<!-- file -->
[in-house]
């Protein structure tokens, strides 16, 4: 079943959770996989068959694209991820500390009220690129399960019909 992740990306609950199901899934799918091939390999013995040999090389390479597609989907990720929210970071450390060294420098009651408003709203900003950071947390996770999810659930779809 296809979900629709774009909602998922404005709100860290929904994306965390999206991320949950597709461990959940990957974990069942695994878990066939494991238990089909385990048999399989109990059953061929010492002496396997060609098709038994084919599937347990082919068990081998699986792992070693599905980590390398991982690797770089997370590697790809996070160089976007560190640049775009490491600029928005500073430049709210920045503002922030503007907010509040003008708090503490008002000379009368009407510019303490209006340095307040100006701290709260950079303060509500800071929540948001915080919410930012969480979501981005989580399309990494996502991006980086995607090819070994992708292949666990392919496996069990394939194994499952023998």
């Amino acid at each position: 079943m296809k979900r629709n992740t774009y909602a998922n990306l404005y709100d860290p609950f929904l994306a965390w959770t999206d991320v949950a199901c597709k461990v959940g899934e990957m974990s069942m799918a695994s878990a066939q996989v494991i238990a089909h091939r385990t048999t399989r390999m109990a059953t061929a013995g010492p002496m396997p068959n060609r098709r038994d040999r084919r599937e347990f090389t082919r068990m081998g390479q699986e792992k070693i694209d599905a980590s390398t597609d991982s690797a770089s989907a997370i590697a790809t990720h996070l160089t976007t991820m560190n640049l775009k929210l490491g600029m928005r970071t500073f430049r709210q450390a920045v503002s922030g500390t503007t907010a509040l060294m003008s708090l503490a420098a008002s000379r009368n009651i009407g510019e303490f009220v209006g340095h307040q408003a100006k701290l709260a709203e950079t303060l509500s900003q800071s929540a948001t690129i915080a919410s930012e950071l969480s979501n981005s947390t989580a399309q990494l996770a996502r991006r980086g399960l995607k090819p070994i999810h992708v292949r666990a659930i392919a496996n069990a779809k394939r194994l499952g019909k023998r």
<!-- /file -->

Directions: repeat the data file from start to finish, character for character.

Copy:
[in-house]
């Protein structure tokens, strides 16, 4: 079943959770996989068959694209991820500390009220690129399960019909 992740990306609950199901899934799918091939390999013995040999090389390479597609989907990720929210970071450390060294420098009651408003709203900003950071947390996770999810659930779809 296809979900629709774009909602998922404005709100860290929904994306965390999206991320949950597709461990959940990957974990069942695994878990066939494991238990089909385990048999399989109990059953061929010492002496396997060609098709038994084919599937347990082919068990081998699986792992070693599905980590390398991982690797770089997370590697790809996070160089976007560190640049775009490491600029928005500073430049709210920045503002922030503007907010509040003008708090503490008002000379009368009407510019303490209006340095307040100006701290709260950079303060509500800071929540948001915080919410930012969480979501981005989580399309990494996502991006980086995607090819070994992708292949666990392919496996069990394939194994499952023998």
């Amino acid at each position: 079943m296809k979900r629709n992740t774009y909602a998922n990306l404005y709100d860290p609950f929904l994306a965390w959770t999206d991320v949950a199901c597709k461990v959940g899934e990957m974990s069942m799918a695994s878990a066939q996989v494991i238990a089909h091939r385990t048999t399989r390999m109990a059953t061929a013995g010492p002496m396997p068959n060609r098709r038994d040999r084919r599937e347990f090389t082919r068990m081998g390479q699986e792992k070693i694209d599905a980590s390398t597609d991982s690797a770089s989907a997370i590697a790809t990720h996070l160089t976007t991820m560190n640049l775009k929210l490491g600029m928005r970071t500073f430049r709210q450390a920045v503002s922030g500390t503007t907010a509040l060294m003008s708090l503490a420098a008002s000379r009368n009651i009407g510019e303490f009220v209006g340095h307040q408003a100006k701290l709260a709203e950079t303060l509500s900003q800071s929540a948001t690129i915080a919410s930012e950071l969480s979501n981005s947390t989580a399309q990494l996770a996502r991006r980086g399960l995607k090819p070994i999810h992708v292949r666990a659930i392919a496996n069990a779809k394939r194994l499952g019909k023998r």